OMAHA (DTN) -- Prospects for more rain in the western Midwest and further increased rain prospects in central Brazil are the key weather items for the commodity trade's attention Thursday.
INCREASED WESTERN MIDWEST RAIN
The DTN ag weather forecast calls for heavier rainfall in the western and northern Midwest over the next week to 10 days than previously forecast. Rain begins in the western and northern Midwest during the coming weekend, and remains as a feature item through much of the first week of October. This wetter pattern will disrupt harvest. Elsewhere in the Midwest, favorable dry conditions will allow for continued harvest progress. There are again no significant threats of a season-ending freeze.
BENEFICIAL SOUTHERN PLAINS RAIN
In the Southern Plains, rainfall during this week is very timely and beneficial to winter wheat planting and development. A drier period coming up will favor planting progress.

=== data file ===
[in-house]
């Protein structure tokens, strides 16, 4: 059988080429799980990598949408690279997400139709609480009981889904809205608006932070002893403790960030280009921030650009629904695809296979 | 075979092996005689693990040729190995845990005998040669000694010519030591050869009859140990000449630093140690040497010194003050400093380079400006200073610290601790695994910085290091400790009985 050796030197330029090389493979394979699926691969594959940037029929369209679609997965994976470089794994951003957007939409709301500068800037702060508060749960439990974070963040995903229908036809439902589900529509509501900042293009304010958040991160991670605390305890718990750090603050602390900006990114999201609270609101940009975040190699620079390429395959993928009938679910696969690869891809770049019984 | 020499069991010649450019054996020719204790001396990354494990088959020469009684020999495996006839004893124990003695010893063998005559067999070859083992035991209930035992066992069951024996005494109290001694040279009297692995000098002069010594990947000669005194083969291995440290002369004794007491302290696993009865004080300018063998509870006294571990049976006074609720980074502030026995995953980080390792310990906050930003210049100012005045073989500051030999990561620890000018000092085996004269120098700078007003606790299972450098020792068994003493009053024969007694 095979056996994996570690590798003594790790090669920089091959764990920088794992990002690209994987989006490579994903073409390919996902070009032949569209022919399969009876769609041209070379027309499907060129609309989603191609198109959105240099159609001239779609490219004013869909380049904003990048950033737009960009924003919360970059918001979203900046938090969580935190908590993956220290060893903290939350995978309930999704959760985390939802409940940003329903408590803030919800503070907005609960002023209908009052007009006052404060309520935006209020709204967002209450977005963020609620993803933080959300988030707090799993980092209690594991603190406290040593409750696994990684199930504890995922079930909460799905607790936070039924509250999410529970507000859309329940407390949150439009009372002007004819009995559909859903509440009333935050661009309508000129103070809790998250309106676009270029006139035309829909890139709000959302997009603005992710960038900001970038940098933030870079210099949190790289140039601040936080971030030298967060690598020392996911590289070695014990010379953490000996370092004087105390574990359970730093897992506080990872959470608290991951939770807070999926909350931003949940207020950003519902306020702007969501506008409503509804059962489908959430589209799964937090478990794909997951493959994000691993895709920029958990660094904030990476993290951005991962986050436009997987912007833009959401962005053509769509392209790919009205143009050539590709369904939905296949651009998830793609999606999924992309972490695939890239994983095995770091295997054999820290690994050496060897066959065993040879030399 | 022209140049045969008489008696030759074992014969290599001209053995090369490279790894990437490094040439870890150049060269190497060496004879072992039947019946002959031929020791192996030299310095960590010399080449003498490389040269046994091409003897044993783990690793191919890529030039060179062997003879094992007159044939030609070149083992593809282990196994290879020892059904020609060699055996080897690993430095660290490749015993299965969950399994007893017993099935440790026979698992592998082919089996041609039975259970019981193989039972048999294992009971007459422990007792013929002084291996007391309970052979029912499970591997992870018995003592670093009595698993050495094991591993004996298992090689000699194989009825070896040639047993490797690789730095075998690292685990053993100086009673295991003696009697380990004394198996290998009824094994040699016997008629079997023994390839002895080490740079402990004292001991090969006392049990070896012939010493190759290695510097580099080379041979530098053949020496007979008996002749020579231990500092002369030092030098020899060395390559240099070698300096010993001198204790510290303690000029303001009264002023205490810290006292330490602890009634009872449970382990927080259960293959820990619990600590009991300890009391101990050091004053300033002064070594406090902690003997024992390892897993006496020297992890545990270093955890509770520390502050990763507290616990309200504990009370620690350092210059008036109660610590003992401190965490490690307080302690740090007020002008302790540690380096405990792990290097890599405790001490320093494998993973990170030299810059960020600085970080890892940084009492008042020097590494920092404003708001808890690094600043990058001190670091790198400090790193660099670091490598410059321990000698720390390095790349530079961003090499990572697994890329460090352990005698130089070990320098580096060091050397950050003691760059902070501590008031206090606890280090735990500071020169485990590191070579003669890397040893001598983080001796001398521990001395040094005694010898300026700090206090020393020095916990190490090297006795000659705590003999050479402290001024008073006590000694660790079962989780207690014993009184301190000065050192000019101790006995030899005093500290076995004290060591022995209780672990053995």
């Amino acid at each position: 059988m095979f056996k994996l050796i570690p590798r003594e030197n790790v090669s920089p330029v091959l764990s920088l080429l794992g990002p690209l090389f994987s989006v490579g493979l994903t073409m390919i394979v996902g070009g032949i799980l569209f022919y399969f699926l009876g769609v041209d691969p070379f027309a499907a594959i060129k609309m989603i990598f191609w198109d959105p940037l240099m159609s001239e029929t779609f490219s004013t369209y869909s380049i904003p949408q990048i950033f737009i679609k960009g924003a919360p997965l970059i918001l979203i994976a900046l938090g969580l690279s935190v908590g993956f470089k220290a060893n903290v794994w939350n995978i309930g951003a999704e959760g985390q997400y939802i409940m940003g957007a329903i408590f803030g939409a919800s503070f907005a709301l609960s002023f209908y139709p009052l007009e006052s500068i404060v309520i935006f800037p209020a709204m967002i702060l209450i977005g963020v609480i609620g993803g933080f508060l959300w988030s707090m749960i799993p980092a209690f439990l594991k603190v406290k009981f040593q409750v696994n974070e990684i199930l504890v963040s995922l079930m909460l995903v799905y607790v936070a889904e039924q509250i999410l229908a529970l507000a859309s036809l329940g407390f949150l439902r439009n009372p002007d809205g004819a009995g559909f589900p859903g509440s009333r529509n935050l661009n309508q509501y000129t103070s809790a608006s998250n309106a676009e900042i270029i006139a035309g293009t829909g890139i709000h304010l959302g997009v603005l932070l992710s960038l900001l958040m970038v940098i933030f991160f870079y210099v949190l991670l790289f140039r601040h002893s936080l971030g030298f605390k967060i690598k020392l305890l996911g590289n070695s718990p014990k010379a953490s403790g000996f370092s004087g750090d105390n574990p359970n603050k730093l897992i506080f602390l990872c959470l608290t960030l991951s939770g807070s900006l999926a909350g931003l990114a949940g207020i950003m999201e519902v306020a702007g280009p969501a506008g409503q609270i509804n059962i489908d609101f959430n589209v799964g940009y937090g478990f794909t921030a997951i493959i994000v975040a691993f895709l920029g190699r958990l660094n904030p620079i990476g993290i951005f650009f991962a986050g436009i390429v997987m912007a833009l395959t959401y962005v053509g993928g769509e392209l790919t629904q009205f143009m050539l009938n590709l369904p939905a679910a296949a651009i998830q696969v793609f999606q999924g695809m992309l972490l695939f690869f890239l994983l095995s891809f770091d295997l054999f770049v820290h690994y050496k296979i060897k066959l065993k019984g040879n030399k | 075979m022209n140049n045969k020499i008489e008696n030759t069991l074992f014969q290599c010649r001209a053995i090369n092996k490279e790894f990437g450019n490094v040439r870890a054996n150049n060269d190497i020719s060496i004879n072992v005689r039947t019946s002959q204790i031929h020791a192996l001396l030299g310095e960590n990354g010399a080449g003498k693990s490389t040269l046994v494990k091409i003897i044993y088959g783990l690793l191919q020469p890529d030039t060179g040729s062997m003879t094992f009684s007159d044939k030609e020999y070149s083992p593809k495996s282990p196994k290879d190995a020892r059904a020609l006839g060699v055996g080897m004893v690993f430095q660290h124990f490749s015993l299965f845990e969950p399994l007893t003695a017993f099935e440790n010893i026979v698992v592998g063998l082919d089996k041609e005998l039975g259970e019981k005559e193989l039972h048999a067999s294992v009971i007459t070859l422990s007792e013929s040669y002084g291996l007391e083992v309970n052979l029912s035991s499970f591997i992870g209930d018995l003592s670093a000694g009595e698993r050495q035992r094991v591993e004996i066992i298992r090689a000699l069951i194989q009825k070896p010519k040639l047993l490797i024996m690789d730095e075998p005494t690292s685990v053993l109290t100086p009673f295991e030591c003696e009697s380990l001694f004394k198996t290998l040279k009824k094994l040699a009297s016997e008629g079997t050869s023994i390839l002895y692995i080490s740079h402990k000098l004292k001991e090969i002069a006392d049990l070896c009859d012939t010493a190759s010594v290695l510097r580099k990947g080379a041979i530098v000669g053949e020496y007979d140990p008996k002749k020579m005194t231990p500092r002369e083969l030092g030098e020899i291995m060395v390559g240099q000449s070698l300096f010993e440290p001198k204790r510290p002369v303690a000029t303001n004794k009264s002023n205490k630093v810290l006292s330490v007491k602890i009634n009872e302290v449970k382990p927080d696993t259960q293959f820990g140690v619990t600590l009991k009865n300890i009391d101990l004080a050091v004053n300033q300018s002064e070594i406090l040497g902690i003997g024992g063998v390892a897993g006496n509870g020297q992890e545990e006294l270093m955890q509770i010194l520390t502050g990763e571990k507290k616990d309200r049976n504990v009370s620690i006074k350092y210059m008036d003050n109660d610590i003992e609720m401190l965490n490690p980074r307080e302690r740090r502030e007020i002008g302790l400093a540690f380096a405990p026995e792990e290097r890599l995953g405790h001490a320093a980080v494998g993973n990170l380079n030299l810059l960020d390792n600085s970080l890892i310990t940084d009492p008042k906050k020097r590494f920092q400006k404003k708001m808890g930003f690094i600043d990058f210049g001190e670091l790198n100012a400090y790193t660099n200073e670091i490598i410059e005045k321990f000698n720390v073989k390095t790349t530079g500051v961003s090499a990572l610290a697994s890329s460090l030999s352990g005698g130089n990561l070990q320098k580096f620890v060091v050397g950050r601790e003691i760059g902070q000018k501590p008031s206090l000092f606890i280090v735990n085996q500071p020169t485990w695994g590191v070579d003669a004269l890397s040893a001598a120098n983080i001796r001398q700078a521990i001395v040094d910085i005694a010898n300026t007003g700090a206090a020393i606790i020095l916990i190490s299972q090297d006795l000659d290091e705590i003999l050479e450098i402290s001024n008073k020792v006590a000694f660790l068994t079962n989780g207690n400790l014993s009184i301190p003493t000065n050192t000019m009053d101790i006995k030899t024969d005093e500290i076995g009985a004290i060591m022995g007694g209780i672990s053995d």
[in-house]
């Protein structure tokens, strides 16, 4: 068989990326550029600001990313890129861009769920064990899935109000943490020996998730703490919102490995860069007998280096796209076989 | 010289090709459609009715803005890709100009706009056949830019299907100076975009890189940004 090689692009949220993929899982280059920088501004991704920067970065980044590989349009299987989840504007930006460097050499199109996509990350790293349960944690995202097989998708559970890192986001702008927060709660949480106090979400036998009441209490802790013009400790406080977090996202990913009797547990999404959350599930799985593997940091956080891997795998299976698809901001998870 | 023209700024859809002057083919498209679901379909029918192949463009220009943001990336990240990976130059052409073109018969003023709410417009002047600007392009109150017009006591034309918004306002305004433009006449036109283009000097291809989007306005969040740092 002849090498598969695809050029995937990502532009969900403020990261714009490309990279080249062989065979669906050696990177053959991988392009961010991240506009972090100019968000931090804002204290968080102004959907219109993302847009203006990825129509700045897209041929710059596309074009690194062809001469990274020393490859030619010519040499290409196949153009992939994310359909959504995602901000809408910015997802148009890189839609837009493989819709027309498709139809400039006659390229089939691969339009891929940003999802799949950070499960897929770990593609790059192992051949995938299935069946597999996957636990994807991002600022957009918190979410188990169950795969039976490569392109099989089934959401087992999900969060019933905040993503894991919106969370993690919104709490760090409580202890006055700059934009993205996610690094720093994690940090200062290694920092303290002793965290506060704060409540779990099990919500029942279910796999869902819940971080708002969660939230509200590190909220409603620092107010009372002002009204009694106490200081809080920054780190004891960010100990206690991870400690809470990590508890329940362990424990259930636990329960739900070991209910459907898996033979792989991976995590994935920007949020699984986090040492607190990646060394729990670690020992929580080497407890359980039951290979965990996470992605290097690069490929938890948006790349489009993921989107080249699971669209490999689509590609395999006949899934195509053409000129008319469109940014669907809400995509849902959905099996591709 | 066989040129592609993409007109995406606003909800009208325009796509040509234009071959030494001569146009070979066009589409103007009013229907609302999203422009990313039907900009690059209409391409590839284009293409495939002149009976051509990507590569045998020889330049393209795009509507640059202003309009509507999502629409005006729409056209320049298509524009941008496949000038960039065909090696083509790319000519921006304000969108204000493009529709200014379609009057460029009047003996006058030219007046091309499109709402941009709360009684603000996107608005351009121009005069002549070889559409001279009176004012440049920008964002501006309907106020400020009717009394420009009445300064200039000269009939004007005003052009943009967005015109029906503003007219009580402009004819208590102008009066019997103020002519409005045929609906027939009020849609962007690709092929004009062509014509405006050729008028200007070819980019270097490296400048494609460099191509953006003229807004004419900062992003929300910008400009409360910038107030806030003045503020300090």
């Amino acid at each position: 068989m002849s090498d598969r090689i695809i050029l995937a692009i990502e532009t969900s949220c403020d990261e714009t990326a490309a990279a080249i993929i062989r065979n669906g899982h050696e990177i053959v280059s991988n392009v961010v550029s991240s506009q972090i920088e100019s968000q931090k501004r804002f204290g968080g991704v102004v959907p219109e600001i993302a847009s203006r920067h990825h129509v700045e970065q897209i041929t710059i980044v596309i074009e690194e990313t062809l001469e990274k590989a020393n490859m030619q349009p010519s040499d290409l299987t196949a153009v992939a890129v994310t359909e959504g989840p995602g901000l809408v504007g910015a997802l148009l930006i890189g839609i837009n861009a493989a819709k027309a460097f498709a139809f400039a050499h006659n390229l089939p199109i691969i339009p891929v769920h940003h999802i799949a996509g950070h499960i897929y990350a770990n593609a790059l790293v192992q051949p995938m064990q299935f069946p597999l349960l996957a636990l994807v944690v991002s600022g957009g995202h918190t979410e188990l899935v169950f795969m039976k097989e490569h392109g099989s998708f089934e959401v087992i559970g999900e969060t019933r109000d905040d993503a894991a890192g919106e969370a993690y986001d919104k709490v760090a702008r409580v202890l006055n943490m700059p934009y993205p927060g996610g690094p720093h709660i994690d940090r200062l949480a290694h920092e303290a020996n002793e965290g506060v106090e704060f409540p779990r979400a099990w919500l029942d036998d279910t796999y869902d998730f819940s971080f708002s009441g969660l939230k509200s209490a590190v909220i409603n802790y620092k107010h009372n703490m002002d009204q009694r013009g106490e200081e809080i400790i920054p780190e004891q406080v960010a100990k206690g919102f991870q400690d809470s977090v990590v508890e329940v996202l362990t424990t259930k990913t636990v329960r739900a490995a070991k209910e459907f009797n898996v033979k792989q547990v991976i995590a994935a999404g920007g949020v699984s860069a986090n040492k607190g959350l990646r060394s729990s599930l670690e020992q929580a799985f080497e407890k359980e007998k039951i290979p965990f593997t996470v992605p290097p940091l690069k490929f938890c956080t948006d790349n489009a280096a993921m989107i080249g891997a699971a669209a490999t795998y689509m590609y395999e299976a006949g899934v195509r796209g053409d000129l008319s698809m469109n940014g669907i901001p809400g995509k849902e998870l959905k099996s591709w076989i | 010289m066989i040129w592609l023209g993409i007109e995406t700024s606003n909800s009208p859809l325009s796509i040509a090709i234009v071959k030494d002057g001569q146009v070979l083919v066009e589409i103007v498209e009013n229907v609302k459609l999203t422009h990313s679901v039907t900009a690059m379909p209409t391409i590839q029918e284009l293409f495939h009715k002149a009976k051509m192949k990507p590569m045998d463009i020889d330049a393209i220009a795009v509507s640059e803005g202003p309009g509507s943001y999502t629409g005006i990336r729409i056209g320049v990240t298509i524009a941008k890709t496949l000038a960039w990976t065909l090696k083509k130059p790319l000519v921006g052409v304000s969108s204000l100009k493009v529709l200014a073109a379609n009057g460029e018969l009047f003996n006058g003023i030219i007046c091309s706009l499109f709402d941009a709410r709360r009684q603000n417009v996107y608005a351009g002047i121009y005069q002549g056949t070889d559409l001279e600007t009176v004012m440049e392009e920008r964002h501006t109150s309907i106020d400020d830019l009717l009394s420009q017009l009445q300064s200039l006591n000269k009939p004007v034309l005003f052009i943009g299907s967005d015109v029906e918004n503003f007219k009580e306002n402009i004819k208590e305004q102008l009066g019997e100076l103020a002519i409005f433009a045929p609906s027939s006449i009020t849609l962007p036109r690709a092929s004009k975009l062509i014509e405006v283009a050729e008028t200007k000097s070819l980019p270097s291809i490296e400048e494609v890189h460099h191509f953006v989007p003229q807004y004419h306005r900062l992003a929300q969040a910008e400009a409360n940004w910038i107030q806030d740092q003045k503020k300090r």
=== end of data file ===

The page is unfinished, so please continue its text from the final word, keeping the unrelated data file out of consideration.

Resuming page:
FAVORABLE DRY PATTERN IN DELTA
The Delta and Southeast have continued dry and mild conditions for ripening crops and harvest through the weekend.
COLDER AND WETTER FOR NORTHERN PLAINS
Across the Northern Plains, the forecast has changed to feature more rain and cooler temperatures during much of the five- to 10-day time frame. This combination may be unfavorable for maturing crops and will likely disrupt harvest. There is also a good chance for freezing temperatures in the seven-day time frame, mostly in Montana and western North Dakota. Such an occurrence is not that unusual for early October.
SHOWERS FORM IN CENTRAL BRAZIL
Rain showers continue to develop in central Brazil. Activity was noted in Goias Wednesday, and in Mato Grosso Thursday. Additional rain of moderate to heavy intensity is featured in the five-day forecast. The rain will be beneficial for soil moisture for planting and early development of the 2017-18 soybean crop.
AUSTRALIA SHOWER CHANCE
A chance for rain is noted in the forecast for eastern Australia wheat areas Thursday. This will be closely watched for possible easing of drought conditions. This feature is a new development in forecast presentations, and thus is uncertain.
Bryce Anderson can be reached at firstname.lastname@example.org
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